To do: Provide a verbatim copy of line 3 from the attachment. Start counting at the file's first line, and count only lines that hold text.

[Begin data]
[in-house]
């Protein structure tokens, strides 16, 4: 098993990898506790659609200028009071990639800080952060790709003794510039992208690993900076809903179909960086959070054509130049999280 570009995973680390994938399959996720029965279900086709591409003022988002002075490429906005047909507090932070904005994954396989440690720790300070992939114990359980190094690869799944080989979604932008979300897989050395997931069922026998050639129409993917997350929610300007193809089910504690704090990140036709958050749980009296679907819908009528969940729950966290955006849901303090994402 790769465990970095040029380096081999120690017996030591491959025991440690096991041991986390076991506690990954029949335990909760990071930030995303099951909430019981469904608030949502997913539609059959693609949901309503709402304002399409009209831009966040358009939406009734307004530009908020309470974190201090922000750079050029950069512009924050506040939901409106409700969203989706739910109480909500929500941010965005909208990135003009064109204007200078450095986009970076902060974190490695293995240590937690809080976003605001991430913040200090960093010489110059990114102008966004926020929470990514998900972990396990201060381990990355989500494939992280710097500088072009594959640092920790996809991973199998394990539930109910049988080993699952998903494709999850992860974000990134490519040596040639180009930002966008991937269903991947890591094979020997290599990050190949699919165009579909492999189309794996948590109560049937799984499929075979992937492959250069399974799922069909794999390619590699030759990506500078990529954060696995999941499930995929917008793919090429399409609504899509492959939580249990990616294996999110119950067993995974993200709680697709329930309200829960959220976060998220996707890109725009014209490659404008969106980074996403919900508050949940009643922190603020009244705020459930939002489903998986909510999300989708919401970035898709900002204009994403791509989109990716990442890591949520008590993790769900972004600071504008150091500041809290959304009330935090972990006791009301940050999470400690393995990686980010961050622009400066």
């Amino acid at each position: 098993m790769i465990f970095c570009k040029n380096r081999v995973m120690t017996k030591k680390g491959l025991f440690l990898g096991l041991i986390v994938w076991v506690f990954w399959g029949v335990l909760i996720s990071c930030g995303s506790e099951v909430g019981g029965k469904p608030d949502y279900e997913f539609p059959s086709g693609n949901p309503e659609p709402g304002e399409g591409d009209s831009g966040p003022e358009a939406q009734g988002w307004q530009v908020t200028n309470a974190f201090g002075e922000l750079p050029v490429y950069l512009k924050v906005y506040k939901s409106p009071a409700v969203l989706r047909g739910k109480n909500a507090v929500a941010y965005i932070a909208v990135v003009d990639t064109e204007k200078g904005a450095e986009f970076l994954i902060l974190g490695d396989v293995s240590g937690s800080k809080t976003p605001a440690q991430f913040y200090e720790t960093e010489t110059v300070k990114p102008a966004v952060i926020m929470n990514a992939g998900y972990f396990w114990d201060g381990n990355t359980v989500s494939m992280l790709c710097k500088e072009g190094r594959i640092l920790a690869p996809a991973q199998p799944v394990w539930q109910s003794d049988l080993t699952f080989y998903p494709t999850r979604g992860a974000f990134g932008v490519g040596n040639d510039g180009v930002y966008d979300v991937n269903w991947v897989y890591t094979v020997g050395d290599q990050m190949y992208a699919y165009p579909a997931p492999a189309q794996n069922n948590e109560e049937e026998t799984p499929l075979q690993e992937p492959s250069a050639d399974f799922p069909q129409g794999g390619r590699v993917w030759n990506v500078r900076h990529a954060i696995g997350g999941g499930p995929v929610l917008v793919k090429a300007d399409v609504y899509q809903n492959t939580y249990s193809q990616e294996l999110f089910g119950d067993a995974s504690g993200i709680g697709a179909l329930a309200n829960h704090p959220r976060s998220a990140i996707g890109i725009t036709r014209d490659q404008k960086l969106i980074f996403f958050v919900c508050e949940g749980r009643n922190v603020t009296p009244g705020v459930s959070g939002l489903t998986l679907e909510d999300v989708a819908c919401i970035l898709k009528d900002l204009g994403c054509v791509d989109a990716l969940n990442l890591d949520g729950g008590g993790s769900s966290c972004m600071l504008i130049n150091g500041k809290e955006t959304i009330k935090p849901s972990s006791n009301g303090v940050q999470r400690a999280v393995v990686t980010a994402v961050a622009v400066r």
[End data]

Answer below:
């Amino acid at each position: 098993m790769i465990f970095c570009k040029n380096r081999v995973m120690t017996k030591k680390g491959l025991f440690l990898g096991l041991i986390v994938w076991v506690f990954w399959g029949v335990l909760i996720s990071c930030g995303s506790e099951v909430g019981g029965k469904p608030d949502y279900e997913f539609p059959s086709g693609n949901p309503e659609p709402g304002e399409g591409d009209s831009g966040p003022e358009a939406q009734g988002w307004q530009v908020t200028n309470a974190f201090g002075e922000l750079p050029v490429y950069l512009k924050v906005y506040k939901s409106p009071a409700v969203l989706r047909g739910k109480n909500a507090v929500a941010y965005i932070a909208v990135v003009d990639t064109e204007k200078g904005a450095e986009f970076l994954i902060l974190g490695d396989v293995s240590g937690s800080k809080t976003p605001a440690q991430f913040y200090e720790t960093e010489t110059v300070k990114p102008a966004v952060i926020m929470n990514a992939g998900y972990f396990w114990d201060g381990n990355t359980v989500s494939m992280l790709c710097k500088e072009g190094r594959i640092l920790a690869p996809a991973q199998p799944v394990w539930q109910s003794d049988l080993t699952f080989y998903p494709t999850r979604g992860a974000f990134g932008v490519g040596n040639d510039g180009v930002y966008d979300v991937n269903w991947v897989y890591t094979v020997g050395d290599q990050m190949y992208a699919y165009p579909a997931p492999a189309q794996n069922n948590e109560e049937e026998t799984p499929l075979q690993e992937p492959s250069a050639d399974f799922p069909q129409g794999g390619r590699v993917w030759n990506v500078r900076h990529a954060i696995g997350g999941g499930p995929v929610l917008v793919k090429a300007d399409v609504y899509q809903n492959t939580y249990s193809q990616e294996l999110f089910g119950d067993a995974s504690g993200i709680g697709a179909l329930a309200n829960h704090p959220r976060s998220a990140i996707g890109i725009t036709r014209d490659q404008k960086l969106i980074f996403f958050v919900c508050e949940g749980r009643n922190v603020t009296p009244g705020v459930s959070g939002l489903t998986l679907e909510d999300v989708a819908c919401i970035l898709k009528d900002l204009g994403c054509v791509d989109a990716l969940n990442l890591d949520g729950g008590g993790s769900s966290c972004m600071l504008i130049n150091g500041k809290e955006t959304i009330k935090p849901s972990s006791n009301g303090v940050q999470r400690a999280v393995v990686t980010a994402v961050a622009v400066r």